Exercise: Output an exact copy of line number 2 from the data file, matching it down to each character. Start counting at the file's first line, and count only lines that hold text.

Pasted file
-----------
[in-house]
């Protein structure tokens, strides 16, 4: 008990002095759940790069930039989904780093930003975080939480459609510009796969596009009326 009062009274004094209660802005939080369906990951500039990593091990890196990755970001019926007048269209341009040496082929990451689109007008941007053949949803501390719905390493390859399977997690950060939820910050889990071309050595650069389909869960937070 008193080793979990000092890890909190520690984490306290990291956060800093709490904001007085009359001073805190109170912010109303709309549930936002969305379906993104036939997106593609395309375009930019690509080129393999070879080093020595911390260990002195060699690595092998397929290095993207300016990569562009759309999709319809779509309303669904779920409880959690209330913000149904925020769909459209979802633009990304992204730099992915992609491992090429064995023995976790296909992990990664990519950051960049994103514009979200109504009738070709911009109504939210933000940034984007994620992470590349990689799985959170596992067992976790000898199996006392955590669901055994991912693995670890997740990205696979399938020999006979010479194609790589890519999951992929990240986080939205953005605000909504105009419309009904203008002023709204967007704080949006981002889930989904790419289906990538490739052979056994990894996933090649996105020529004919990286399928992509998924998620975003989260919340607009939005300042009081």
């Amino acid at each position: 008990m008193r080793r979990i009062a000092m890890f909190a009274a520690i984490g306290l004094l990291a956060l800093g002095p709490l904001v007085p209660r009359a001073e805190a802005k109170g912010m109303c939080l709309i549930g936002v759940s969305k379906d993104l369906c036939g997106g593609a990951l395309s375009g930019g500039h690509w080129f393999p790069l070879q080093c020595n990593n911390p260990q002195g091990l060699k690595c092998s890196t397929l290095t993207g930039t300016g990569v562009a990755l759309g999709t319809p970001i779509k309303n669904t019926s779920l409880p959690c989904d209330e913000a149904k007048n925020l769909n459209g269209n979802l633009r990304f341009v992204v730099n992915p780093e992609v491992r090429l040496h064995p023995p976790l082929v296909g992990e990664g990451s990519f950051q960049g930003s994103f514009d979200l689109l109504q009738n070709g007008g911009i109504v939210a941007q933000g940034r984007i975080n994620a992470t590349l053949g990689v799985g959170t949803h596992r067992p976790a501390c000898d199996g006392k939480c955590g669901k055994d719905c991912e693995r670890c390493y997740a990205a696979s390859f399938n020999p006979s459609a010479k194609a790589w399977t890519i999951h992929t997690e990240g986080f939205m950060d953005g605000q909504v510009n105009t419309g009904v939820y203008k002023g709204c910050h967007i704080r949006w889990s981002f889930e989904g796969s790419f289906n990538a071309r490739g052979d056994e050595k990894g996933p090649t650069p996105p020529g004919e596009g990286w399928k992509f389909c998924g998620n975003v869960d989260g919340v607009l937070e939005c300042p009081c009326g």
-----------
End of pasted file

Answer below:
């Protein structure tokens, strides 16, 4: 008990002095759940790069930039989904780093930003975080939480459609510009796969596009009326 009062009274004094209660802005939080369906990951500039990593091990890196990755970001019926007048269209341009040496082929990451689109007008941007053949949803501390719905390493390859399977997690950060939820910050889990071309050595650069389909869960937070 008193080793979990000092890890909190520690984490306290990291956060800093709490904001007085009359001073805190109170912010109303709309549930936002969305379906993104036939997106593609395309375009930019690509080129393999070879080093020595911390260990002195060699690595092998397929290095993207300016990569562009759309999709319809779509309303669904779920409880959690209330913000149904925020769909459209979802633009990304992204730099992915992609491992090429064995023995976790296909992990990664990519950051960049994103514009979200109504009738070709911009109504939210933000940034984007994620992470590349990689799985959170596992067992976790000898199996006392955590669901055994991912693995670890997740990205696979399938020999006979010479194609790589890519999951992929990240986080939205953005605000909504105009419309009904203008002023709204967007704080949006981002889930989904790419289906990538490739052979056994990894996933090649996105020529004919990286399928992509998924998620975003989260919340607009939005300042009081």